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Nikoletta Theodorou, Sarah Johnsen, Beth Watts and Adam Burley
This study aims to examine the emotional and cognitive responses of frontline homelessness service support staff to the highly insecure attachment styles (AS) exhibited by…
This study aims to examine the emotional and cognitive responses of frontline homelessness service support staff to the highly insecure attachment styles (AS) exhibited by people experiencing multiple exclusion homelessness (MEH), that is, a combination of homelessness and other forms of deep social exclusion.
Focus groups were conducted with frontline staff (N = 19) in four homelessness support services in Scotland. Hypothetical case vignettes depicting four insecure AS (enmeshed, fearful, withdrawn and angry-dismissive) were used to facilitate discussions. Data is analysed thematically.
Service users with AS characterised by high anxiety (enmeshed or fearful) often evoked feelings of compassion in staff. Their openness to accepting help led to more effective interactions between staff and service users. However, the high ambivalence and at times overdependence associated with these AS placed staff at risk of study-related stress and exhaustion. Avoidant service users (withdrawn or angry-dismissive) evoked feelings of frustration in staff. Their high need for self-reliance and defensive attitudes were experienced as hostile and dismissing. This often led to job dissatisfaction and acted as a barrier to staff engagement, leaving this group more likely to “fall through the net” of support.
Existing literature describes challenges that support staff encounter when attempting to engage with people experiencing MEH, but provides little insight into the causes or consequences of “difficult” interactions. This study suggests that an attachment-informed approach to care can promote more constructive engagement between staff and service users in the homelessness sector.
Nikoletta Taliadorou and Petros Pashiardis
The purpose of this paper is to examine whether emotional intelligence and political skill (PS) of school principals influence the way they exercise leadership and the job…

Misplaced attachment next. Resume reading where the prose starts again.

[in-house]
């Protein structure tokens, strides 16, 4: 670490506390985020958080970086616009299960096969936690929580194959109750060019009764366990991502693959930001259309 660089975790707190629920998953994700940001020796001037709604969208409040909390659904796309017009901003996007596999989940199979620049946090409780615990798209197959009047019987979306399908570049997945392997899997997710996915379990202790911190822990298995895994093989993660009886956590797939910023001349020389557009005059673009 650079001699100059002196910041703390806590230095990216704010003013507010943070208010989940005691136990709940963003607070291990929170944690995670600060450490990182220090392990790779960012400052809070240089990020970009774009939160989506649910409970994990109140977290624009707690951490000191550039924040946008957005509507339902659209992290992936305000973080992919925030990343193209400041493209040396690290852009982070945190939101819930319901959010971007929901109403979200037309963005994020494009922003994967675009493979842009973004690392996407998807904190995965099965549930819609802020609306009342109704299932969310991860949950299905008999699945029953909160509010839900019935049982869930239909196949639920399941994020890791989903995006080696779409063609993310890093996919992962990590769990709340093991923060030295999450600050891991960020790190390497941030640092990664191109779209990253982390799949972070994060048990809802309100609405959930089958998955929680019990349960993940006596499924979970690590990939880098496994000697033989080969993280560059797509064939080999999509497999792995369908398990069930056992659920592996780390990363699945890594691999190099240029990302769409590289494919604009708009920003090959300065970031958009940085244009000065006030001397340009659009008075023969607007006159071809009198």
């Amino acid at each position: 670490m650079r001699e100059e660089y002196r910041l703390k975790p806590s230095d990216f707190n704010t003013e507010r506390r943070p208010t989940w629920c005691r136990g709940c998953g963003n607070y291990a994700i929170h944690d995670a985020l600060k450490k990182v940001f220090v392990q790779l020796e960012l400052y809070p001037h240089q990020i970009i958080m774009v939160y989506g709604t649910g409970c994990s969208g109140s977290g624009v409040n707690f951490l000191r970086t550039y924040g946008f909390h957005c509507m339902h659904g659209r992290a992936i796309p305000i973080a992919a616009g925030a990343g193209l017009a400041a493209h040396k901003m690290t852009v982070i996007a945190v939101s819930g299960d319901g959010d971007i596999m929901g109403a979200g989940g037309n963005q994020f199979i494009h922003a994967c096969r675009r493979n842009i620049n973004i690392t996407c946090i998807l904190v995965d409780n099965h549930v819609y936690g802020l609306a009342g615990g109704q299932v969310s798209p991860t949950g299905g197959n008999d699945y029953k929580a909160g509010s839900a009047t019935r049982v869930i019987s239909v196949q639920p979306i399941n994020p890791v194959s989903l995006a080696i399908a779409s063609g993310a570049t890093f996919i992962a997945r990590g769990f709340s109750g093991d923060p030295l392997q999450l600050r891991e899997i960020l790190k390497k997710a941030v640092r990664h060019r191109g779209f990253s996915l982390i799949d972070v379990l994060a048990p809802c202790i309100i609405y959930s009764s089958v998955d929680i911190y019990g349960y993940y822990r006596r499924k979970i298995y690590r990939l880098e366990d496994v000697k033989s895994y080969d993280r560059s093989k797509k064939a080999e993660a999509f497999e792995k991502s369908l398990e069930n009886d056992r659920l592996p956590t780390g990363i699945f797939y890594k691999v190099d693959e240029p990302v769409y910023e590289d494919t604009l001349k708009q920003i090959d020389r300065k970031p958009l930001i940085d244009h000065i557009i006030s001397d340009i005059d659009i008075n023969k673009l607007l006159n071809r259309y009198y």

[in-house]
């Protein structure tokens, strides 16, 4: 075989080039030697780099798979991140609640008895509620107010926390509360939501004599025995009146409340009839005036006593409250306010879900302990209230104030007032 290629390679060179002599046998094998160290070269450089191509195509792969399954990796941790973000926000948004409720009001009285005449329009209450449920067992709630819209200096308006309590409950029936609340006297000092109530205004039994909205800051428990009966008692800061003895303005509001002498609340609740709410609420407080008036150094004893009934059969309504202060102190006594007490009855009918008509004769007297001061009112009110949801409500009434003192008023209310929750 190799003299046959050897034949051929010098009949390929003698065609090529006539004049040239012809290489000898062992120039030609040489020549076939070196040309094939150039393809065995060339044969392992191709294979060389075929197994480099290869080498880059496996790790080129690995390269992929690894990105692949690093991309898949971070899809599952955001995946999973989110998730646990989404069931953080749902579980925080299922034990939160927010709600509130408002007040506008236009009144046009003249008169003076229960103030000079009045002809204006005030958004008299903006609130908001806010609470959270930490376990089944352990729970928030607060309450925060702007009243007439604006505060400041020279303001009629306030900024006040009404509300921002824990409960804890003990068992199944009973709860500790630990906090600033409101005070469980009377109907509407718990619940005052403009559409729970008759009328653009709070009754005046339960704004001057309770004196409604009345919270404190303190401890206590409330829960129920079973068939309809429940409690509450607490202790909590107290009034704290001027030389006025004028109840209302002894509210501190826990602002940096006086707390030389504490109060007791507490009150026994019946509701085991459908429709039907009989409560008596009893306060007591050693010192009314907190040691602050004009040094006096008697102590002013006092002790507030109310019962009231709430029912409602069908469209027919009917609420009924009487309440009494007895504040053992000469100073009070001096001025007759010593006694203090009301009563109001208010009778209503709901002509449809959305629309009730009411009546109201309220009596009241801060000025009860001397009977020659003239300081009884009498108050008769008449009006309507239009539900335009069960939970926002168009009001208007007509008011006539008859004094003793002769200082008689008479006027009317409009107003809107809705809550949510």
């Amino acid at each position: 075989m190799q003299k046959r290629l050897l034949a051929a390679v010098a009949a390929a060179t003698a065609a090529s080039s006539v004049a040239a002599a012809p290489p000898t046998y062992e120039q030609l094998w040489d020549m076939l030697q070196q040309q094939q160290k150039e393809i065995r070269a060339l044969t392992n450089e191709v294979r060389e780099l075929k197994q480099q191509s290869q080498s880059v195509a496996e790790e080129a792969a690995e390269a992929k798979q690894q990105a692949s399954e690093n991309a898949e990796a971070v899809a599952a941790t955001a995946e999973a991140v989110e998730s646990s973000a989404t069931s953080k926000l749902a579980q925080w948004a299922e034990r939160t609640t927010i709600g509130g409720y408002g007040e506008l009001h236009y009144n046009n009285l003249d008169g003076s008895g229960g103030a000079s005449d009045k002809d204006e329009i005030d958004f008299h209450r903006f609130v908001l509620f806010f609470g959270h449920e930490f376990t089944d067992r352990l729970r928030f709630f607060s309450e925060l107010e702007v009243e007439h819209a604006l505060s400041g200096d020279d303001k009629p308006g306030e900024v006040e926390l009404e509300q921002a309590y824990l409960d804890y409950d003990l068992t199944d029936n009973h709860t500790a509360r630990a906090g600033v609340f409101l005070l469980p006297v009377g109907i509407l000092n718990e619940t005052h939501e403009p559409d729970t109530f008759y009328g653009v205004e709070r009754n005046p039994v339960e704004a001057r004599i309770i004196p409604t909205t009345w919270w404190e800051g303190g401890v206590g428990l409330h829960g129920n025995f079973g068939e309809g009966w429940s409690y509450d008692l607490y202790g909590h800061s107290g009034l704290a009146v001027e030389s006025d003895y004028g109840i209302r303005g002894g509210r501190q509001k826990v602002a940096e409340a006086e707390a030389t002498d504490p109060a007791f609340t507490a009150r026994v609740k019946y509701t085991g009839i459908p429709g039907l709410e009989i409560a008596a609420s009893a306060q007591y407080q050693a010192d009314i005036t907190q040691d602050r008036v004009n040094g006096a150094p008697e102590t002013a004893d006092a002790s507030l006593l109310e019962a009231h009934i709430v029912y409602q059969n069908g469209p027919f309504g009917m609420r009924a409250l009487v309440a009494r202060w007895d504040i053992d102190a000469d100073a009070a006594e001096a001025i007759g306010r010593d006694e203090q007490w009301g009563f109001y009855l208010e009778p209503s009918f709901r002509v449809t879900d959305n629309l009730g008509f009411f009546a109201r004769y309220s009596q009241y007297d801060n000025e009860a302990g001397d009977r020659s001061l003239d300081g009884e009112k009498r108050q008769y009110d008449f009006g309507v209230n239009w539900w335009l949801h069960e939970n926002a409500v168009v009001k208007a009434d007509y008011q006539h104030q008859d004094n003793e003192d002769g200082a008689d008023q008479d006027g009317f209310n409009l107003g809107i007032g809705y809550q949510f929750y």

The purpose of this paper is to examine whether emotional intelligence and political skill (PS) of school principals influence the way they exercise leadership and the job satisfaction of their teachers.
As regards to the methodology, quantitative research methods were used to conduct the research. Specifically, the data analysis was performed with the statistical program SPSS and the EQS program for the development of structural equation models. Participants were 182 principals of Cyprus public elementary schools and 910 teachers.
The findings indicated that the emotional intelligence and PS of school principals are related to the educational leadership styles they use and to teachers’ job satisfaction. Such a relationship highlights the social skills of principals as an important area for further research.
Future research may benefit from developing and validating an investigating tool which rates school principals’ Emotional-Political Capacity because, as revealed from the current research, this new construct directly affects the leadership radius and teachers’ job satisfaction.
This research provides important feedback to those organizations interested in educational leadership and reform, as it can further illuminate (unknown until now) qualities that an effective school principal must have.
The importance of this research and its contribution to science, is illustrated by the fact that this is one of the first research efforts undertaken, which indicates that the emotional and political skills may be factors that shape effective educational leadership styles.